Arbor refers to an open structure formed from leafy trees, shrubs, or vines planted closely together for self-support or supported on a frame offering shade, privacy, and protection for a gathering of people or shading a garden bench for only a few people.
Larger arbors for community gatherings in 18th-century colonial America usually were constructed from the cut & bound limbs and leaves of local plants. In the British American colonies, an arbor was often referred to as a bower or shady retreat.
The term arbor was used early in England, often applied to a shaded alley or walkway. In England, Chaucer referred to arbors (herbers) around 1385.
John Parkinson mentioned arbors in his 1629 Paradisi in Sole Paradisus, "Arbours also being both gracefull and necessary, may be appointed in such convenient places, as the corners, or elsewhere, as may be most fit, to serve both as shadow and rest after walking."
In 1712, Antoine-Joseph Dezallier d'Argenville (1680–1765), French courtier, natural historian, artist, & garden theorist, wrote in his Theory and Practice of Gardening that arbors were of 2 sorts, natural and artificial. Natural was fashioned from branches of trees, while artificial arbors were composed completely of lattice-work.
And Philip Miller suggested that the arbor might be out of fashion in his 1755 Dictionary, "These were formerly in great esteem with us than at present...covered seats or alcoves are everywhere at this time preferred to them."
Despite the fact that Miller saw arbors in decline among the people in the know, references to arbors appear early in the British American colonies & continue to appear throughout the 18th-century. In 1680, visitor Jasper Danckaerts reported, "We had nowhere seen so many vines together as we saw here, which had been planted for the purpose of shading the walks on the river side, in between the trees."
Peter Kalm noted in his travels in North America in 1749, that the colonials planted wild vines in "gardens near arbours, and summer-houses...over which the vines climb with their tendrils, and cover them entirely with their foliage, so as to shelter them from the heat & the sun."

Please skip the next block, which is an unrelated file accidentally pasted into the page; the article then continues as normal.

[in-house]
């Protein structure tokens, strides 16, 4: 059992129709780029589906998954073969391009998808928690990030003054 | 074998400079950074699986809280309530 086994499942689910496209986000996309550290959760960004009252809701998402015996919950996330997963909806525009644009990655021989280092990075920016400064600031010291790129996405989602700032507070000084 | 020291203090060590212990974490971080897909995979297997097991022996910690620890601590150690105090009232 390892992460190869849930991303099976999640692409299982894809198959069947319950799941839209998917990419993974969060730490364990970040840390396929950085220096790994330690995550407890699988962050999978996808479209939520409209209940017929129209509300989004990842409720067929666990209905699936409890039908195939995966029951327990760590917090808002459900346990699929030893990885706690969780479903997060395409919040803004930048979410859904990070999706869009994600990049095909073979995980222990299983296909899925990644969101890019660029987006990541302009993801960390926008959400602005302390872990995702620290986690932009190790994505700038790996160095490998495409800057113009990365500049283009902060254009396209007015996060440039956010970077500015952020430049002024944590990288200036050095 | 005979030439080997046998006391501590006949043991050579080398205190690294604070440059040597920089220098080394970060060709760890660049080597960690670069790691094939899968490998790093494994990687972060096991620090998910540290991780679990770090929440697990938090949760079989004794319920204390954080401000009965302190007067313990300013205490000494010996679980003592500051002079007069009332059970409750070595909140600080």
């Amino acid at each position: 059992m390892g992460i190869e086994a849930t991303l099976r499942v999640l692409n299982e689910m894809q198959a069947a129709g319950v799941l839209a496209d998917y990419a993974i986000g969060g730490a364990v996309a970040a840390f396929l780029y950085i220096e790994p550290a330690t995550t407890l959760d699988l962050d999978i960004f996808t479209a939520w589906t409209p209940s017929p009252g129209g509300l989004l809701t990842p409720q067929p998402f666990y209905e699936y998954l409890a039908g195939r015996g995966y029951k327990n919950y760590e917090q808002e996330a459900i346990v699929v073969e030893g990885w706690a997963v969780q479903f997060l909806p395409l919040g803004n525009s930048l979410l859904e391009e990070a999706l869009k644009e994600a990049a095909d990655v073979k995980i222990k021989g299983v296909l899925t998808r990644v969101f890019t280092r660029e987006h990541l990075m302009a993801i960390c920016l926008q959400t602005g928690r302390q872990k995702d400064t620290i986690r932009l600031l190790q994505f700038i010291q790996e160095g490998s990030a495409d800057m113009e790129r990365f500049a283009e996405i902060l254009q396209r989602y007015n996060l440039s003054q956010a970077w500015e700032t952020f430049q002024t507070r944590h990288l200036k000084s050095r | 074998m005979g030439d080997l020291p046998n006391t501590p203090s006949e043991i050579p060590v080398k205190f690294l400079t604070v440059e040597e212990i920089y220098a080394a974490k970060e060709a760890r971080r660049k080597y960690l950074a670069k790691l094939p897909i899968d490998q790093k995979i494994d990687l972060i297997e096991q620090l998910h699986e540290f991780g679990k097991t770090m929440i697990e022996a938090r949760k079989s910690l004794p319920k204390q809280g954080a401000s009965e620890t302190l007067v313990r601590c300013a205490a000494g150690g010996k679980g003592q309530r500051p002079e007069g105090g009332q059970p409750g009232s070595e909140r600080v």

In 1754, when Dr. Alexander Garden described botanist John Bartram's garden in Philadelphia, he wrote, "He disdains to have a garden less than Pennsylvania, & every den is an Arbour, Every run of water, a Canal, & every small level Spot a Parterre."
Even the small town garden of Annapolis, Maryland, craftsman William Faris contained an arbor in 1793, when he wrote in his diary that he had "planted flowering beans...round the Arber."
Often arbors were larger, more open sheltered spaces meant to hold many people for gatherings. In 1743, in Chesterfield County, Virginia, a church meeting was held "at Clays arber." Several public celebrations were held in arbors built specifically for the special occasion.
An issue of the August, 1746, Virginia Gazette in Williamsburg reported that "The Gentlemen of Hanover County... expressing their Joy and Loyalty, on Occasion of the Defeat of the Rebels in Scotland...a great Number of Gentlemen and Ladies, inhabitants of that and the adjacent Counties, met at the House of Mr. Waters; where a handsome Dinner was provided; a long Arbour was set up, in which 50 Gentlemen and Ladies din'd."
The South-Carolina Gazette in July of 1755, described a meeting with the Cherokees in Charleston, "On Wednesday July 2d, Cannacaughte the Chief, and the other Indians , arrived from their Camp, which lay at three Miles Distance, and were received by the Governor as usual; and His Excellency and Cannacaughte being seated under an Arbour, all the Head-men and Head warriors were placed on Benches fronting them, the other Warriors and Indians sitting all around on the Ground under the Trees."
And during the Revolution in 1781, Robert Honyman reported that "There was not one Tent in the British army, all of them lying under temporary sheds or arbours, made with boughs of Trees, fence rails &c., even officers of the highest rank."
A public celebration honoring an ally during the revolutionary war was reported in the Pennsylvania Gazette in the summer of 1782. "On the 25th of June last, the birth of the Dauphin of France was celebrated by the people of Talbot county, in the State of Maryland, in pursuance of the recommendation of the Governor and Council of that State, a convenient arbour was erected on the banks of Wye river, at Mr. Baker Old Field Landing, where an elegant entertainment was provided sufficient for 200 people, at which a large number of respectable ladies and gentlemen dined."